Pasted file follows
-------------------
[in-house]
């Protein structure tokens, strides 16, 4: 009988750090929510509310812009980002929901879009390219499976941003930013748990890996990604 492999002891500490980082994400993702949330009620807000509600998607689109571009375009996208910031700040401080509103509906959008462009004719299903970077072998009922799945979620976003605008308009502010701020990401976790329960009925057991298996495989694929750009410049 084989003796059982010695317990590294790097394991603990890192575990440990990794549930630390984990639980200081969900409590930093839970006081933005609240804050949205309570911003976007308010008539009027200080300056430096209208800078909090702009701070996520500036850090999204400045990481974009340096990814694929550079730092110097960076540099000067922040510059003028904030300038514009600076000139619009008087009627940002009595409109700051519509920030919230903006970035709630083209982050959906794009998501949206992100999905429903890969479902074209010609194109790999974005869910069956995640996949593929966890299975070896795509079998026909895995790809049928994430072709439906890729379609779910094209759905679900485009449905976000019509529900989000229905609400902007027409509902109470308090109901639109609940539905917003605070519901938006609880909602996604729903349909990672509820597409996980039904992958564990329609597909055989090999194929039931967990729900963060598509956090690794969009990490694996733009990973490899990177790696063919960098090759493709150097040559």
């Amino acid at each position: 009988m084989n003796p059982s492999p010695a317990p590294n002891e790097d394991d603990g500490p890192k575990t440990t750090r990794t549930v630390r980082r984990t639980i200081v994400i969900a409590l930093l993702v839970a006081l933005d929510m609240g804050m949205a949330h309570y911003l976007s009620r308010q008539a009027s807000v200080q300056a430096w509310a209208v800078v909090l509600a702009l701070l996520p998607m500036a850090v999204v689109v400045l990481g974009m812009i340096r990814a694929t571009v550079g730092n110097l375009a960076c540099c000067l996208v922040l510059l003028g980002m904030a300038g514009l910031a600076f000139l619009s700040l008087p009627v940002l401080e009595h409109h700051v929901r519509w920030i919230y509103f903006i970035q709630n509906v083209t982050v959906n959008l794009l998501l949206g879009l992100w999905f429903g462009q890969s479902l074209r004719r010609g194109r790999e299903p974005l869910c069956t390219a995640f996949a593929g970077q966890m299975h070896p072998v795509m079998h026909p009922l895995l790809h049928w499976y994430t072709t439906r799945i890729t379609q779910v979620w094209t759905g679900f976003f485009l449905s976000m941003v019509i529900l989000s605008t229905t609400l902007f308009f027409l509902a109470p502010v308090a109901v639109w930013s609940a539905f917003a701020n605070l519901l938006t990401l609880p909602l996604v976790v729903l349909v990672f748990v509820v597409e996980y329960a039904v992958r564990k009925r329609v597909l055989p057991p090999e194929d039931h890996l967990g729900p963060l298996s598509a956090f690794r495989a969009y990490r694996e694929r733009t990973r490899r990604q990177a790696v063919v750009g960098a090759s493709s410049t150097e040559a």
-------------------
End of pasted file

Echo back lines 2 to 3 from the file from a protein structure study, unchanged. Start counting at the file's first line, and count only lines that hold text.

């Protein structure tokens, strides 16, 4: 009988750090929510509310812009980002929901879009390219499976941003930013748990890996990604 492999002891500490980082994400993702949330009620807000509600998607689109571009375009996208910031700040401080509103509906959008462009004719299903970077072998009922799945979620976003605008308009502010701020990401976790329960009925057991298996495989694929750009410049 084989003796059982010695317990590294790097394991603990890192575990440990990794549930630390984990639980200081969900409590930093839970006081933005609240804050949205309570911003976007308010008539009027200080300056430096209208800078909090702009701070996520500036850090999204400045990481974009340096990814694929550079730092110097960076540099000067922040510059003028904030300038514009600076000139619009008087009627940002009595409109700051519509920030919230903006970035709630083209982050959906794009998501949206992100999905429903890969479902074209010609194109790999974005869910069956995640996949593929966890299975070896795509079998026909895995790809049928994430072709439906890729379609779910094209759905679900485009449905976000019509529900989000229905609400902007027409509902109470308090109901639109609940539905917003605070519901938006609880909602996604729903349909990672509820597409996980039904992958564990329609597909055989090999194929039931967990729900963060598509956090690794969009990490694996733009990973490899990177790696063919960098090759493709150097040559």
């Amino acid at each position: 009988m084989n003796p059982s492999p010695a317990p590294n002891e790097d394991d603990g500490p890192k575990t440990t750090r990794t549930v630390r980082r984990t639980i200081v994400i969900a409590l930093l993702v839970a006081l933005d929510m609240g804050m949205a949330h309570y911003l976007s009620r308010q008539a009027s807000v200080q300056a430096w509310a209208v800078v909090l509600a702009l701070l996520p998607m500036a850090v999204v689109v400045l990481g974009m812009i340096r990814a694929t571009v550079g730092n110097l375009a960076c540099c000067l996208v922040l510059l003028g980002m904030a300038g514009l910031a600076f000139l619009s700040l008087p009627v940002l401080e009595h409109h700051v929901r519509w920030i919230y509103f903006i970035q709630n509906v083209t982050v959906n959008l794009l998501l949206g879009l992100w999905f429903g462009q890969s479902l074209r004719r010609g194109r790999e299903p974005l869910c069956t390219a995640f996949a593929g970077q966890m299975h070896p072998v795509m079998h026909p009922l895995l790809h049928w499976y994430t072709t439906r799945i890729t379609q779910v979620w094209t759905g679900f976003f485009l449905s976000m941003v019509i529900l989000s605008t229905t609400l902007f308009f027409l509902a109470p502010v308090a109901v639109w930013s609940a539905f917003a701020n605070l519901l938006t990401l609880p909602l996604v976790v729903l349909v990672f748990v509820v597409e996980y329960a039904v992958r564990k009925r329609v597909l055989p057991p090999e194929d039931h890996l967990g729900p963060l298996s598509a956090f690794r495989a969009y990490r694996e694929r733009t990973r490899r990604q990177a790696v063919v750009g960098a090759s493709s410049t150097e040559a």